A Mental Struggle. -jy
She reddens perceptibly as she says this, and a feeling of
intense wratli takes possession of her. In a second she has
come to the hurried coirclusion that he has heard something
of their straitened circumstances, and has asked the ques¬
tion with a view to revenging himself upon her for her
slight of a moment since. The suspicion is utterly unjust;
but in her quick anger she refuses to let judgment have a
voice. With a sense of passionate resentment full on her,
she determines to meet and baffle this cruel revenge.
" My father was unable to afford it this year," she says,
her tone measured and unconcerned.
" Yes ?" returns Felix pleasanti}-, as though to be hard
up is quite the correct thing; " }'ou missed very little, I
should say. It was the slowest thing imaginable. A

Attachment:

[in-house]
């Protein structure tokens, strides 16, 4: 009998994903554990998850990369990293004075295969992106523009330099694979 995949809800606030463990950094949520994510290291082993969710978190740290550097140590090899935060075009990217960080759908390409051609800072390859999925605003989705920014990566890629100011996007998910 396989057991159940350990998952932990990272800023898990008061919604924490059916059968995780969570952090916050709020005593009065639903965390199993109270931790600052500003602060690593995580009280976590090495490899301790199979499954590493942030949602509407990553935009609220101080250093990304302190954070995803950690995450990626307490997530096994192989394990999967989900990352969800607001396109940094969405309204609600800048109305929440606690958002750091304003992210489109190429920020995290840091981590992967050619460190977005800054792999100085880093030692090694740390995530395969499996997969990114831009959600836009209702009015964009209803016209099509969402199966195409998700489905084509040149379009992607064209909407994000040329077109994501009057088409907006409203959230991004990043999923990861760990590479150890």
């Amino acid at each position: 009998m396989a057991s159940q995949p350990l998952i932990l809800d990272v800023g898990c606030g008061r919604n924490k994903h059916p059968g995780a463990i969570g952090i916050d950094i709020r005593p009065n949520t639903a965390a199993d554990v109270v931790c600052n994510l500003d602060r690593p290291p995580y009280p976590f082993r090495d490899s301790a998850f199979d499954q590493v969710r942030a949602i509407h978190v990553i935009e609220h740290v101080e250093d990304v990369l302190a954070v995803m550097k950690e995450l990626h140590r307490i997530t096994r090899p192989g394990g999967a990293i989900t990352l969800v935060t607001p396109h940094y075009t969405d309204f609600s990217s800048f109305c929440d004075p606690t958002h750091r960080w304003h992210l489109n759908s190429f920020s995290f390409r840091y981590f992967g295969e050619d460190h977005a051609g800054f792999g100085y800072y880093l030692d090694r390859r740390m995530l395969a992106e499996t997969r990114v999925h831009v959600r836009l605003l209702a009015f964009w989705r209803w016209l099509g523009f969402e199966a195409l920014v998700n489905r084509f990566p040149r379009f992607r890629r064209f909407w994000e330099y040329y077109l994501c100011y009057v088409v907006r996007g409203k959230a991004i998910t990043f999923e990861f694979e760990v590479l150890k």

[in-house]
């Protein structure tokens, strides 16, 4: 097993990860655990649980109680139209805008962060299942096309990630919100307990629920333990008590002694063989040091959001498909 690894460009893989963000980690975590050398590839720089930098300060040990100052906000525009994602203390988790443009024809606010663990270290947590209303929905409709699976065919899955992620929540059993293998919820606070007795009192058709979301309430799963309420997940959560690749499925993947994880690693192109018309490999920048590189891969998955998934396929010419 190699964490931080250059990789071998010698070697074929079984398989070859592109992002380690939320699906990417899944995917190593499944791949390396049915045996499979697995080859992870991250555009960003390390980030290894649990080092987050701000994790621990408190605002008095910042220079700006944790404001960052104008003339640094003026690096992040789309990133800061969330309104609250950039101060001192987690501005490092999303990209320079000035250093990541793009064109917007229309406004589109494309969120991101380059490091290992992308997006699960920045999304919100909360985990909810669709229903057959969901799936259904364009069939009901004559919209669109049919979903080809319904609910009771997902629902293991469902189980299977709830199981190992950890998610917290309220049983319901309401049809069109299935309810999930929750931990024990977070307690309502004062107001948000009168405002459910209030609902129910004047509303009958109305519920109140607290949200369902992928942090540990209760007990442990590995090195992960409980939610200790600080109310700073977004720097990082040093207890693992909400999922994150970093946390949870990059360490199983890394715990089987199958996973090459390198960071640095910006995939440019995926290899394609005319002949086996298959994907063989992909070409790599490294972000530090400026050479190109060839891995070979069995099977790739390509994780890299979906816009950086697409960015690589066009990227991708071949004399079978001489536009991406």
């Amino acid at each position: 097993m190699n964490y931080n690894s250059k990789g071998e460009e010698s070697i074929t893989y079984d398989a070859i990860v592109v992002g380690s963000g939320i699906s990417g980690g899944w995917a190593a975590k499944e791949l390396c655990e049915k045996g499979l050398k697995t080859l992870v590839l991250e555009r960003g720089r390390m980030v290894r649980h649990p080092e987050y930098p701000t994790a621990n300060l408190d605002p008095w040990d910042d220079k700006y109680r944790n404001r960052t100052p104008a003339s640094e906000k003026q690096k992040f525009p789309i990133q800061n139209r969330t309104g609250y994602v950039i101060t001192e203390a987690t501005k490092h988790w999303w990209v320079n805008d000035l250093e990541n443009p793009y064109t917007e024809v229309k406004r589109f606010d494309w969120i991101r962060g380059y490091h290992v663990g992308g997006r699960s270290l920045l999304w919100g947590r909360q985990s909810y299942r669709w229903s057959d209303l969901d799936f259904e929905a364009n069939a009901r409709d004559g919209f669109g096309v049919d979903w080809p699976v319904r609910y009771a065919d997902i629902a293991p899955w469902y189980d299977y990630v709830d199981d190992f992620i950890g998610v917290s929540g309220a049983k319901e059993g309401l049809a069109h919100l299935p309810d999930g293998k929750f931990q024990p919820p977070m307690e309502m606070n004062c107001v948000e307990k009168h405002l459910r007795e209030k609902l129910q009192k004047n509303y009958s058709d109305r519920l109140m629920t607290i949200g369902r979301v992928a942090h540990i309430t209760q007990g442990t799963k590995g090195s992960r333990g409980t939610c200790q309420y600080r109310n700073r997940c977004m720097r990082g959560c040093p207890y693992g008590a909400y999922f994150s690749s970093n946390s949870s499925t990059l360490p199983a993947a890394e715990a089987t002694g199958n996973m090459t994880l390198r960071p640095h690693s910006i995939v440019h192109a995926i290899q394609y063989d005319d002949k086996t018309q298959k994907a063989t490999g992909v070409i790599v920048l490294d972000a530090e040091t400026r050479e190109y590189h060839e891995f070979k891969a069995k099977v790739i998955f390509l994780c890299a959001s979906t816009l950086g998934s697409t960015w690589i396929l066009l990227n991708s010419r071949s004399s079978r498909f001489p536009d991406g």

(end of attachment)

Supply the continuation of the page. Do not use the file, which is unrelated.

meagre Park, a second-class Academy, and Operas dis¬
tinctly poor. There was somj Veiy good amateur singing,
but the professional music was hardly up to the mark.
You like music, of ct)urse ? "
"Good music, wdien I hear it," says Miss Heriot super-
ciliousl}', " which is Acry seldom. I would rather be deaf
for ever to all sweet sounds than be compelled to listen to
the usual run of pri\'ate singers—so called."
" One does hear an excellent voice, now and then, in
private, however; there were se\oral in town this year.''
" Lady ConstaiH'O Vv'arburton seems to have received
quite an ovation. I havti heard her sing."
" So have I, and I admire her voice immensely, though
I should hardly rave about it to the extent that some men
do. What do you think of it ? "
"I siiould listen quite as leniently to a street organ,
perhaps. There is as much expression in one as in the
" Poor Lady Constance !" says he, lifting his brows.
"Well, I am not a judge, I confess; but I think I should
not give it in favour of the street organ. Her brother has
managed about that appointment. I suppose you have
heard ! "
" Has he! No, I had not heard. I am glad of that, if